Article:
Store offers more for the English-style rider

Everything from soap to saddles covers most wants, needs

Business Profile Bits and Bridles Saddlery

July 12, 2006|By KAREN NITKIN | KAREN NITKIN,SPECIAL TO THE SUN

The smells of leather and saddle soap greet visitors to Bits and Bridles Saddlery, the 19-year-old horse-riding supply store on U.S. 40 in Ellicott City.

The 4,400-square-foot store has everything an English-style rider would need, ranging from custom-made boots that run in excess of $1,000 to used saddles that can be as cheap as $100.

Owner Steve Winick took over the business about 12 years ago, he said, and since then he has worked to turn the space into a destination for all English-style riders, from beginners to serious competitors. The store equips hunters and jumpers, dressage horses and even sometimes the exercise horses that work with racehorses.

Horse essentials such as bridles, bits, halters, lead ropes, grooming supplies, chaps, hunting jackets, saddle pads, horse blankets, helmets, leather soap and stirrups make up the bulk of the items sold, but even nonriders might be tempted by items including Breyer model horses, horse-themed jewelry and backpacks decorated with horse pictures.

Everyone who works at the store knows about horses. Manager Cody O'Connell, who has worked at the store for eight years, rides, teaches, and is now breeding her horse, Rose, a Hanoverian stabled in Sykesville with O'Connell's other horse, Tulip. "You need horse knowledge to work here," O'Connell said.

Staffer Bekka Gordon, 18, like many employees, was once a customer. "I came here when I was little," she said. "I don't show anymore, but I have my own horse." The horse, named Gin, is stabled in Westminster, she said.

Winick, who grew up in New York, has a retail background and used to ride Western-style, he said. He moved to Howard County about 22 years ago, but still, with the help of a partner, ran a small chain of six convenience stores in Connecticut, he said.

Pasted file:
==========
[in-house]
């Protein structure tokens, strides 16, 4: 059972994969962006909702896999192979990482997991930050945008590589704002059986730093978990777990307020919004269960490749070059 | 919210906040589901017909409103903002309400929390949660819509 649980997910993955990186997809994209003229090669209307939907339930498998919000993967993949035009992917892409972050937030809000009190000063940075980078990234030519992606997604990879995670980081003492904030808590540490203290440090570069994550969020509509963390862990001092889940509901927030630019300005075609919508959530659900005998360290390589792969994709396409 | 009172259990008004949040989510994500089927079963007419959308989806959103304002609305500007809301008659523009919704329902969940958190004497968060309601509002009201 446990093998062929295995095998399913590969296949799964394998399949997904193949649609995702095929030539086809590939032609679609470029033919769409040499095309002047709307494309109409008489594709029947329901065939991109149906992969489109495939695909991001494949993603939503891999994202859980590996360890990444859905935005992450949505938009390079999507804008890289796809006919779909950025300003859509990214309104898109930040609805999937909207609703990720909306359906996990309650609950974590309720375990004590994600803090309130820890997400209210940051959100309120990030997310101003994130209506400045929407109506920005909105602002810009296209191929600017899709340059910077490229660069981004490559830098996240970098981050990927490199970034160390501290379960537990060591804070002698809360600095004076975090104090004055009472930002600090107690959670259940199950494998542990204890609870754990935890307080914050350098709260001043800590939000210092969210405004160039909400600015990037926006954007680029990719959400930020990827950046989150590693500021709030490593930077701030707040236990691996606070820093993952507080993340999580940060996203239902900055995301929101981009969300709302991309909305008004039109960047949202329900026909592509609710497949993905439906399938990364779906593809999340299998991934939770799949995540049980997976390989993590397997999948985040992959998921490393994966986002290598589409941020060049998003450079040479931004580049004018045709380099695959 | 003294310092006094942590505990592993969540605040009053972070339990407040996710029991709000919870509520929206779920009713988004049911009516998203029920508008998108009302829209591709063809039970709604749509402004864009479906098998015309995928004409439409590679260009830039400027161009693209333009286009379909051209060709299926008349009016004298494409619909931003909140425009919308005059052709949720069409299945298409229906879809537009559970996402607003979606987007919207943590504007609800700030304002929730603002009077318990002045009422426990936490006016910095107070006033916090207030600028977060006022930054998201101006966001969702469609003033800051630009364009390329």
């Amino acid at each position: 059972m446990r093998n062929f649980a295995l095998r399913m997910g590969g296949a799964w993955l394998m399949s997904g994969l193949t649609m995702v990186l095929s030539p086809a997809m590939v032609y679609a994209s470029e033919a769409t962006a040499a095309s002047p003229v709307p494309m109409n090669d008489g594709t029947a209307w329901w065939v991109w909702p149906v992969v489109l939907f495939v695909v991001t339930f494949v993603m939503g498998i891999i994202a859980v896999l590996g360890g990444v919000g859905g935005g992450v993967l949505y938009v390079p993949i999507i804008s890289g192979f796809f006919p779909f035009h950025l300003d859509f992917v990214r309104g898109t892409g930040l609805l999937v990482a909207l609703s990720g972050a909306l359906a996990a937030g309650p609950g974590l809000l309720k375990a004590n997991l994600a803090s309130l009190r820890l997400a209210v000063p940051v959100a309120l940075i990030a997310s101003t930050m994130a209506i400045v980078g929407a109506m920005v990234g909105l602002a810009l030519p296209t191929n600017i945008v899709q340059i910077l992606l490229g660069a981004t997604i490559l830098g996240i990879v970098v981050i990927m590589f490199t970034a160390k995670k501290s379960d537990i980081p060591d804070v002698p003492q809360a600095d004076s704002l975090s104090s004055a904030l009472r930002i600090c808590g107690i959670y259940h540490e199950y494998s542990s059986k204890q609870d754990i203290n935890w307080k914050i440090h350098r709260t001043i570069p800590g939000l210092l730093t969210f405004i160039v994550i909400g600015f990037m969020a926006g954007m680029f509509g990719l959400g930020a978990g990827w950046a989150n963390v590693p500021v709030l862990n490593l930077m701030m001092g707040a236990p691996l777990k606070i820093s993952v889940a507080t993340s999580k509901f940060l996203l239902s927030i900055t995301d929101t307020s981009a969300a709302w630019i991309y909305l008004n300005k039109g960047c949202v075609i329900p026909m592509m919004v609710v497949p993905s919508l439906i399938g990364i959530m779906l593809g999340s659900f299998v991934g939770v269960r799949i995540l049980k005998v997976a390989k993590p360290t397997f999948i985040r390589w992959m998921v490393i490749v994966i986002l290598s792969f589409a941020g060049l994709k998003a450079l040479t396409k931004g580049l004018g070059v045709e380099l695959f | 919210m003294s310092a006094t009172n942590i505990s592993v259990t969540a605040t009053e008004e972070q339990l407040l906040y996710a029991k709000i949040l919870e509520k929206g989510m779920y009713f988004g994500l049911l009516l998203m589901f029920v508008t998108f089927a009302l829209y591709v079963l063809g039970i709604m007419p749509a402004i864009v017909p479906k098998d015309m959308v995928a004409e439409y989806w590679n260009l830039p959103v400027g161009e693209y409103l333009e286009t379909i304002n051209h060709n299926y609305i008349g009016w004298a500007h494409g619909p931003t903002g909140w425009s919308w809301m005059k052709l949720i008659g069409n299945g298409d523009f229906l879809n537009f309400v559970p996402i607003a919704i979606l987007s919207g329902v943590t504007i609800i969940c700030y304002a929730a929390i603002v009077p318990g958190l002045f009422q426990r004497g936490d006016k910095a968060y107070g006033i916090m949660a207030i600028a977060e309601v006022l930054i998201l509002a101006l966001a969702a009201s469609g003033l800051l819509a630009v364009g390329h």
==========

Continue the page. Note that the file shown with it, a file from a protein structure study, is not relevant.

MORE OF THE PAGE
He wasn't looking for a business to buy, but when he heard about it through a neighbor, he took the chance. "My wife wanted the business, and I bought it for her," he said.

He learned he had cancer in 1997, and he sold his Connecticut businesses while fighting the illness. Once he recovered, he vowed to turn Bits and Bridles into a "destination" store.

In his estimation, he has succeeded. "The business is continually growing," he said. One reason is that horseback-riding camps, lessons and shows are extremely popular in this area. "As it becomes more suburban, the number of farms decreases, and the number of riding academies has increased," he said.

Winick said his customer base extends 100 miles in every direction and now includes about 4,000 families.

He also provides custom boots for police who ride horses and motorcycles in Baltimore, Annapolis, the state and most counties, including Prince George's, Anne Arundel, Baltimore, Frederick and Howard.

Mostly, he attributes the store's endurance to a combination of inventory, customer service and reasonable prices. Horseback riding can be an expensive hobby, especially for serious riders who compete in the show circuit. But casual riders don't need to spend nearly as much.

For example, the store sells new and used saddles, ranging in price from $100 for a used saddle to more than $1,000 for a top-of-the-line new one.

Used gear and clothing, sold on consignment, is a big part of the business. "We sell everything used but helmets," O'Connell said.

Winick doesn't try to talk customers into buying more than they need, he said. "I try to treat folks the way I like to be treated," he said.

In fact, he encourages beginning riders to take lessons first, then lease a horse before buying one. And riders who are taking lessons only need a helmet, paddock boots and gloves, he said. After a half-dozen lessons, they might want a few pairs of riding pants. "Everything after that is not a need, it's a want," Winick said.

Bits and Bridles is at 10176 U.S. 40 in Ellicott City and can be reached at 410-750-7797.

Baltimore Sun Articles
|
|
|
Please note the green-lined linked article text has been applied commercially without any involvement from our newsroom editors, reporters or any other editorial staff.